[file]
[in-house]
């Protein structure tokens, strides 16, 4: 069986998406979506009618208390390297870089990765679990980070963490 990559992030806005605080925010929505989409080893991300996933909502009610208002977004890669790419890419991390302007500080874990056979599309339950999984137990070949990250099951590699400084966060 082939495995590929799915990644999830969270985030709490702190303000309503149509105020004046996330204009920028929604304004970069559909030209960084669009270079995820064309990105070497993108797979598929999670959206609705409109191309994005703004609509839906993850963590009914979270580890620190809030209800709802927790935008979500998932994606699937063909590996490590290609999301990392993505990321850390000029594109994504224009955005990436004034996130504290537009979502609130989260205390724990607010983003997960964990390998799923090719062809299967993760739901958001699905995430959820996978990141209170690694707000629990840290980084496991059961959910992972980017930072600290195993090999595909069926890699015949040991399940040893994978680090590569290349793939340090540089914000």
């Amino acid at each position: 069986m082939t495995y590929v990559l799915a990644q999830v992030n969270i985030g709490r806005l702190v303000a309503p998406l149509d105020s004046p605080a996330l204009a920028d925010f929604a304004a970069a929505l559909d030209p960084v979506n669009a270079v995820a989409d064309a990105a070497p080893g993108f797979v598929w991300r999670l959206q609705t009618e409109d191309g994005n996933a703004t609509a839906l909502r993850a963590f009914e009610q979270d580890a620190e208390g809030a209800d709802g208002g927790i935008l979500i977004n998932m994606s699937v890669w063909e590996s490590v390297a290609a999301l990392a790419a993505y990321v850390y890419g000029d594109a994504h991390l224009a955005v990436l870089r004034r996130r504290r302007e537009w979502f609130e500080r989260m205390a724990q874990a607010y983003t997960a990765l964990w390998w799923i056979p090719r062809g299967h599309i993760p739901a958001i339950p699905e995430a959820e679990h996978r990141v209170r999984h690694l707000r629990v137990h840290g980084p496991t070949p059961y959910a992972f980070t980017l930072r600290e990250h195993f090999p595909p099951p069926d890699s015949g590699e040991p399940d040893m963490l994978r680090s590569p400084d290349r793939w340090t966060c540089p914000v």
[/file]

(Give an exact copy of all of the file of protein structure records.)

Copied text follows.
[in-house]
């Protein structure tokens, strides 16, 4: 069986998406979506009618208390390297870089990765679990980070963490 990559992030806005605080925010929505989409080893991300996933909502009610208002977004890669790419890419991390302007500080874990056979599309339950999984137990070949990250099951590699400084966060 082939495995590929799915990644999830969270985030709490702190303000309503149509105020004046996330204009920028929604304004970069559909030209960084669009270079995820064309990105070497993108797979598929999670959206609705409109191309994005703004609509839906993850963590009914979270580890620190809030209800709802927790935008979500998932994606699937063909590996490590290609999301990392993505990321850390000029594109994504224009955005990436004034996130504290537009979502609130989260205390724990607010983003997960964990390998799923090719062809299967993760739901958001699905995430959820996978990141209170690694707000629990840290980084496991059961959910992972980017930072600290195993090999595909069926890699015949040991399940040893994978680090590569290349793939340090540089914000």
């Amino acid at each position: 069986m082939t495995y590929v990559l799915a990644q999830v992030n969270i985030g709490r806005l702190v303000a309503p998406l149509d105020s004046p605080a996330l204009a920028d925010f929604a304004a970069a929505l559909d030209p960084v979506n669009a270079v995820a989409d064309a990105a070497p080893g993108f797979v598929w991300r999670l959206q609705t009618e409109d191309g994005n996933a703004t609509a839906l909502r993850a963590f009914e009610q979270d580890a620190e208390g809030a209800d709802g208002g927790i935008l979500i977004n998932m994606s699937v890669w063909e590996s490590v390297a290609a999301l990392a790419a993505y990321v850390y890419g000029d594109a994504h991390l224009a955005v990436l870089r004034r996130r504290r302007e537009w979502f609130e500080r989260m205390a724990q874990a607010y983003t997960a990765l964990w390998w799923i056979p090719r062809g299967h599309i993760p739901a958001i339950p699905e995430a959820e679990h996978r990141v209170r999984h690694l707000r629990v137990h840290g980084p496991t070949p059961y959910a992972f980070t980017l930072r600290e990250h195993f090999p595909p099951p069926d890699s015949g590699e040991p399940d040893m963490l994978r680090s590569p400084d290349r793939w340090t966060c540089p914000v």